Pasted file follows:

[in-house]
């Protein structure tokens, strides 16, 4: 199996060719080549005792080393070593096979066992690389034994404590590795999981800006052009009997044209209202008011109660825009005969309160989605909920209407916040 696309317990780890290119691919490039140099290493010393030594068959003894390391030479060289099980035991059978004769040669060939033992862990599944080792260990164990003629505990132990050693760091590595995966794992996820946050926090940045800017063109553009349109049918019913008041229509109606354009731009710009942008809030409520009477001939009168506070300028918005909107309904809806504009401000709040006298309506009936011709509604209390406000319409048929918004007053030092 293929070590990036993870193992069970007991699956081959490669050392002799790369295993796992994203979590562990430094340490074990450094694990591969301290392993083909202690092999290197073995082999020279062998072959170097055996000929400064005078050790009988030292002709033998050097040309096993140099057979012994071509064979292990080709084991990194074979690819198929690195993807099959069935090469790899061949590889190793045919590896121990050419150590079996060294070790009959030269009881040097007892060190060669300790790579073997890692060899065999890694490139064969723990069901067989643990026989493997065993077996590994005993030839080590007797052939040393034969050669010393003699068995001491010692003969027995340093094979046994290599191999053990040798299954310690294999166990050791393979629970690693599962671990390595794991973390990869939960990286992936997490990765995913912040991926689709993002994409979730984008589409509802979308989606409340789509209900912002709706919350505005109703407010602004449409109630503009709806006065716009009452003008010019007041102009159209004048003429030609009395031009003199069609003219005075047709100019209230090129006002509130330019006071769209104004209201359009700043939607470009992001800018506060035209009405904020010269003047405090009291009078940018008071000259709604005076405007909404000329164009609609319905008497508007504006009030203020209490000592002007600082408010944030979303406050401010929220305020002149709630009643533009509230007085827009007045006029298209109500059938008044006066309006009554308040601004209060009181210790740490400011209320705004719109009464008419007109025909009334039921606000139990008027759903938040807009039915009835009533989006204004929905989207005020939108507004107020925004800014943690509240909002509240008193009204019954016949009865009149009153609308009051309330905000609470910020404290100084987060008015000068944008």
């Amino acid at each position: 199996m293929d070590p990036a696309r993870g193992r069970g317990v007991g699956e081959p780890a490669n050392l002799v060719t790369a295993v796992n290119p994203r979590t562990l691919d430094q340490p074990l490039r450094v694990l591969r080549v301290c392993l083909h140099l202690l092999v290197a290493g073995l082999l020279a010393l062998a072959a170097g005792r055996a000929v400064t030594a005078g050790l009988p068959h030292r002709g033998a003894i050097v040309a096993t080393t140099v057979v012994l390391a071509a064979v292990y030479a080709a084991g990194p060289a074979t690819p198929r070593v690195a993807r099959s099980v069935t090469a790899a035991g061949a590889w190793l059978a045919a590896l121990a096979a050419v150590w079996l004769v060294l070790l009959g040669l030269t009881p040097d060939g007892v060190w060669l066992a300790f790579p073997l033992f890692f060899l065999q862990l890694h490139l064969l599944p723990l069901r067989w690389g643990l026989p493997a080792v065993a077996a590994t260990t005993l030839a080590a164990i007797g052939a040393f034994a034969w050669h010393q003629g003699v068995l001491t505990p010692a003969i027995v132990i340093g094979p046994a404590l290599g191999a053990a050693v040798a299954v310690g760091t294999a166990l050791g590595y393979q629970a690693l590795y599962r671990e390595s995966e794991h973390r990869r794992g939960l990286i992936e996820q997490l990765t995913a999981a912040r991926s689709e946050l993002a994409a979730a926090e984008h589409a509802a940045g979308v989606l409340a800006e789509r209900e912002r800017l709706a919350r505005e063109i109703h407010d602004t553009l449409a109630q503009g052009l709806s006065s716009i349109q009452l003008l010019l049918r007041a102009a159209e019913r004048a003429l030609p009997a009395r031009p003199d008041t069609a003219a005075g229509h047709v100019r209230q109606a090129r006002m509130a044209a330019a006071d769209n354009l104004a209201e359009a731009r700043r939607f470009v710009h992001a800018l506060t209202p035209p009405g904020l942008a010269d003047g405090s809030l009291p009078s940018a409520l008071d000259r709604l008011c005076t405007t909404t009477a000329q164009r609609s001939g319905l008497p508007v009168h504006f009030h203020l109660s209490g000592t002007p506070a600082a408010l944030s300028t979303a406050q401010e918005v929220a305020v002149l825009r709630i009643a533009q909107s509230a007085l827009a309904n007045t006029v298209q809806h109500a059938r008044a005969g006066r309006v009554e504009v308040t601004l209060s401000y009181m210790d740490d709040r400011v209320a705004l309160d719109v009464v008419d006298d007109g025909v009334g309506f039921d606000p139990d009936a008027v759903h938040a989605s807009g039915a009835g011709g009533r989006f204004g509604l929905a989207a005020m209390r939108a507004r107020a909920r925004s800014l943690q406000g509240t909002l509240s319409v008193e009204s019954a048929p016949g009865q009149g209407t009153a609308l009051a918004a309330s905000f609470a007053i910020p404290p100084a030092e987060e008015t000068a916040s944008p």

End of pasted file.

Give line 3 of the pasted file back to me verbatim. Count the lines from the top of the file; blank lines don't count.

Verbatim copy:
């Amino acid at each position: 199996m293929d070590p990036a696309r993870g193992r069970g317990v007991g699956e081959p780890a490669n050392l002799v060719t790369a295993v796992n290119p994203r979590t562990l691919d430094q340490p074990l490039r450094v694990l591969r080549v301290c392993l083909h140099l202690l092999v290197a290493g073995l082999l020279a010393l062998a072959a170097g005792r055996a000929v400064t030594a005078g050790l009988p068959h030292r002709g033998a003894i050097v040309a096993t080393t140099v057979v012994l390391a071509a064979v292990y030479a080709a084991g990194p060289a074979t690819p198929r070593v690195a993807r099959s099980v069935t090469a790899a035991g061949a590889w190793l059978a045919a590896l121990a096979a050419v150590w079996l004769v060294l070790l009959g040669l030269t009881p040097d060939g007892v060190w060669l066992a300790f790579p073997l033992f890692f060899l065999q862990l890694h490139l064969l599944p723990l069901r067989w690389g643990l026989p493997a080792v065993a077996a590994t260990t005993l030839a080590a164990i007797g052939a040393f034994a034969w050669h010393q003629g003699v068995l001491t505990p010692a003969i027995v132990i340093g094979p046994a404590l290599g191999a053990a050693v040798a299954v310690g760091t294999a166990l050791g590595y393979q629970a690693l590795y599962r671990e390595s995966e794991h973390r990869r794992g939960l990286i992936e996820q997490l990765t995913a999981a912040r991926s689709e946050l993002a994409a979730a926090e984008h589409a509802a940045g979308v989606l409340a800006e789509r209900e912002r800017l709706a919350r505005e063109i109703h407010d602004t553009l449409a109630q503009g052009l709806s006065s716009i349109q009452l003008l010019l049918r007041a102009a159209e019913r004048a003429l030609p009997a009395r031009p003199d008041t069609a003219a005075g229509h047709v100019r209230q109606a090129r006002m509130a044209a330019a006071d769209n354009l104004a209201e359009a731009r700043r939607f470009v710009h992001a800018l506060t209202p035209p009405g904020l942008a010269d003047g405090s809030l009291p009078s940018a409520l008071d000259r709604l008011c005076t405007t909404t009477a000329q164009r609609s001939g319905l008497p508007v009168h504006f009030h203020l109660s209490g000592t002007p506070a600082a408010l944030s300028t979303a406050q401010e918005v929220a305020v002149l825009r709630i009643a533009q909107s509230a007085l827009a309904n007045t006029v298209q809806h109500a059938r008044a005969g006066r309006v009554e504009v308040t601004l209060s401000y009181m210790d740490d709040r400011v209320a705004l309160d719109v009464v008419d006298d007109g025909v009334g309506f039921d606000p139990d009936a008027v759903h938040a989605s807009g039915a009835g011709g009533r989006f204004g509604l929905a989207a005020m209390r939108a507004r107020a909920r925004s800014l943690q406000g509240t909002l509240s319409v008193e009204s019954a048929p016949g009865q009149g209407t009153a609308l009051a918004a309330s905000f609470a007053i910020p404290p100084a030092e987060e008015t000068a916040s944008p």